Academic journal article East European Quarterly

Social Turmoil in Post-Socialist Eastern Europe - a Revolution Gone Astray?

Academic journal article East European Quarterly

Social Turmoil in Post-Socialist Eastern Europe - a Revolution Gone Astray?

Article excerpt

Introduction

The political, social, and economic transformations which have been taking place in Eastern Europe and the former USSR for the past six years or so, have so far brought about quite ambiguous results: On the one hand, there is no doubt that improvements in both political and economic areas can clearly be seen, but on the other hand -- as an ever increasing number of sources have been pointing out -- the entire "bloodless revolution" in Eastern Europe has been turning out to be not only a disappointment for the societies involved but also a source of major social discontent. The dissatisfaction of the societies manifests itself in a number of ways, among them there is a reluctance to participate in what the societies often regard as reforms of doubtful value, mistrust of the authorities, low election turnouts, increasing nationalism and anti-minority sentiments, decreasing social solidarity, social apathy, and other similar negative phenomena. Far from attempting to constitute a comprehensive treatment of the issues involved, the following paper does nevertheless purport to identify the most fundamental interdependencies involved, which are grouped in two main areas: first, post-socialist ideals versus reality societal disappointments and reluctance; and second, the roots of the weaknesses involved.

I. Pre-Revolutionary Ideals Versus the Post-Revolutionary Reality - Societal Disappointments, the Resulting Reluctance, Mistrust, and Protest

There is no question in anybody's mind by this point in time that what Eastern Europe has been getting out of its transformations is not what the societies had in mind prior to 1989. To put it bluntly: That was not the plan. Instead, the "plan" was to reform state structures from centralized and inefficient socialist bureaucracies into modern-day, decentralized, society-responsive, and democratic structures, to transform the old, socialist economies into free markets, and, simultaneously, provide prosperity to a maximum number of citizens. There is no doubt that such high social expectations were fueled, among others, by some populist politicians, as shown in this example from Poland:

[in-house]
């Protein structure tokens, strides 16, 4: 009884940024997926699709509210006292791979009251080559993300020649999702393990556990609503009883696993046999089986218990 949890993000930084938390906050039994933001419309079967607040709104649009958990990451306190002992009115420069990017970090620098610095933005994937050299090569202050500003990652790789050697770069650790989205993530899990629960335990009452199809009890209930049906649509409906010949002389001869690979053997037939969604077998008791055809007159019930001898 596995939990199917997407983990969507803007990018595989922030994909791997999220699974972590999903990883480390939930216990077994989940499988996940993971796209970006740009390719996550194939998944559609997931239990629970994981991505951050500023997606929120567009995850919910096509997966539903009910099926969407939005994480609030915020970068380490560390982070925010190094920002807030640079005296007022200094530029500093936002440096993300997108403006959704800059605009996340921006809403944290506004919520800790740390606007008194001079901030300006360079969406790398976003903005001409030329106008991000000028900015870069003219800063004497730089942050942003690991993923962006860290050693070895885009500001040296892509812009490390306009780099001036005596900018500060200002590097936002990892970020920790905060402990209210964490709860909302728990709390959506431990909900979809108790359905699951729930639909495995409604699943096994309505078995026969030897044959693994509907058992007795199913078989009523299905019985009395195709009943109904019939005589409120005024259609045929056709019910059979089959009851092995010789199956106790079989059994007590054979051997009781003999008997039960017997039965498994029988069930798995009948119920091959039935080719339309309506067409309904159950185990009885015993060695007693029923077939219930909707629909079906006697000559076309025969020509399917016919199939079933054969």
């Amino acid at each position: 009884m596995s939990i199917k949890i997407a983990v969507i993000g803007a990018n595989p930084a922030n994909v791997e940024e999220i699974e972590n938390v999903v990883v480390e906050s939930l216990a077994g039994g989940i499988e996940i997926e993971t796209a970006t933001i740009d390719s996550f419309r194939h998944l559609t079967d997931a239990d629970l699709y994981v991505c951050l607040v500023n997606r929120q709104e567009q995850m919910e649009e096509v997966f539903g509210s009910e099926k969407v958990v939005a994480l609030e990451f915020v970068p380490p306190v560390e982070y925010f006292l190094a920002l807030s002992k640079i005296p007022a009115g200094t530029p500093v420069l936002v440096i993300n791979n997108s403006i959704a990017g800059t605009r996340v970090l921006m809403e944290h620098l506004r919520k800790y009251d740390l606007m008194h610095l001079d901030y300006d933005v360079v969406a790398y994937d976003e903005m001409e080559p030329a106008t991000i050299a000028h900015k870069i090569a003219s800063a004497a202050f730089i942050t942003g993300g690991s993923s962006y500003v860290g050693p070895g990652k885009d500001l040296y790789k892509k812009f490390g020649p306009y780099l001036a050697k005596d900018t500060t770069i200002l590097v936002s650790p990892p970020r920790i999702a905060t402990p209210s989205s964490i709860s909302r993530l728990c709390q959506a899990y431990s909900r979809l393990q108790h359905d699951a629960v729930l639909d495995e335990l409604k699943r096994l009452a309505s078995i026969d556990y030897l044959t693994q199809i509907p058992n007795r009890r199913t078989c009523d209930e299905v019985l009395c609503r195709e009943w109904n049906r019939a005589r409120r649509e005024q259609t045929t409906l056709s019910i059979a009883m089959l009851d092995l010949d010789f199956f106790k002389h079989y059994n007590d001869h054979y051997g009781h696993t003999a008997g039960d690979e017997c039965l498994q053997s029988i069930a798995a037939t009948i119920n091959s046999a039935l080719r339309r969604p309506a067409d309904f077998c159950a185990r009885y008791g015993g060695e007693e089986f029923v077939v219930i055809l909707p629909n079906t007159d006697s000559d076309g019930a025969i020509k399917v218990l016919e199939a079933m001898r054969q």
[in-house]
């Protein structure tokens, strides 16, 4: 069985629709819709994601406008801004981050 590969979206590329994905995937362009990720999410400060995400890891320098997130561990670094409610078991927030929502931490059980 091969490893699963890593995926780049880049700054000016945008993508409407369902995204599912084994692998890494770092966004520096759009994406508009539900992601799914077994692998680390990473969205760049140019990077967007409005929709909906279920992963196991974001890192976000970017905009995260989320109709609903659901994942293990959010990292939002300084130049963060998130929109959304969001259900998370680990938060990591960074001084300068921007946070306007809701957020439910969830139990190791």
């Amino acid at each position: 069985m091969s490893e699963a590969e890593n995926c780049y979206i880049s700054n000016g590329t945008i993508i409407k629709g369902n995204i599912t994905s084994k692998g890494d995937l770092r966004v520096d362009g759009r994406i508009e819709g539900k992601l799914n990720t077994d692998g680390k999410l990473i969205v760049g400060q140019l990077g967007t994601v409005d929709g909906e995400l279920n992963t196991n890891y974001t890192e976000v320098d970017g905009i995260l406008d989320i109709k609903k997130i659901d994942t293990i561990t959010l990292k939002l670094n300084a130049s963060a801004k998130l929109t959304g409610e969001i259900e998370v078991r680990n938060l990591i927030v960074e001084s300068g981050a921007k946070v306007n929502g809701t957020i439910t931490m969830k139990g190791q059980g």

. . . [T]he new market arrangements introduced by the

economic reforms soon generated a diversity of interests for

which institutional representation was sorely lacking. By the

spring of 1990, after the three months that Walesa had

initially said would be all that was needed to transform the

economy, social unrest began growing. In May 1990 railroad

workers crippled the Polish economy with a powerful strike,

opposed by Solidarity. The former communist-sponsored

union, OPZZ, tried to consolidate support there, as did

"Solidarity-80" the militant break-off from the main union

[emphasis added].(1)

There were of course a number of other factors behind the incredibly high social expectations on the eve of the radical transformations, like for instance the almost completely uncritical reception (or rather one should say, "an unsuccessful attempt at a reception") of the mature, Western-style democracy and economy, as Los points out in the following passage:

. . . [E]xtraordinary measures are needed to lift these countries

from their state of profound decay and dejection. A mere

replication of Western patterns is neither possible nor

sufficient as a way out of the crisis. New policies are needed

that would be able to promote and balance several quite

disparate tasks....(2)

Whatever the deeper causes, it is clear that the Eastern European transformations can hardly be called a success:

1. Attempts by post-socialist governments to popularize the notion of economic liberalism (which demands thinking in terms of interest), resulted in

...the political response of much of the populace show[ing] a

clear unwillingness or inability to think in this way. …

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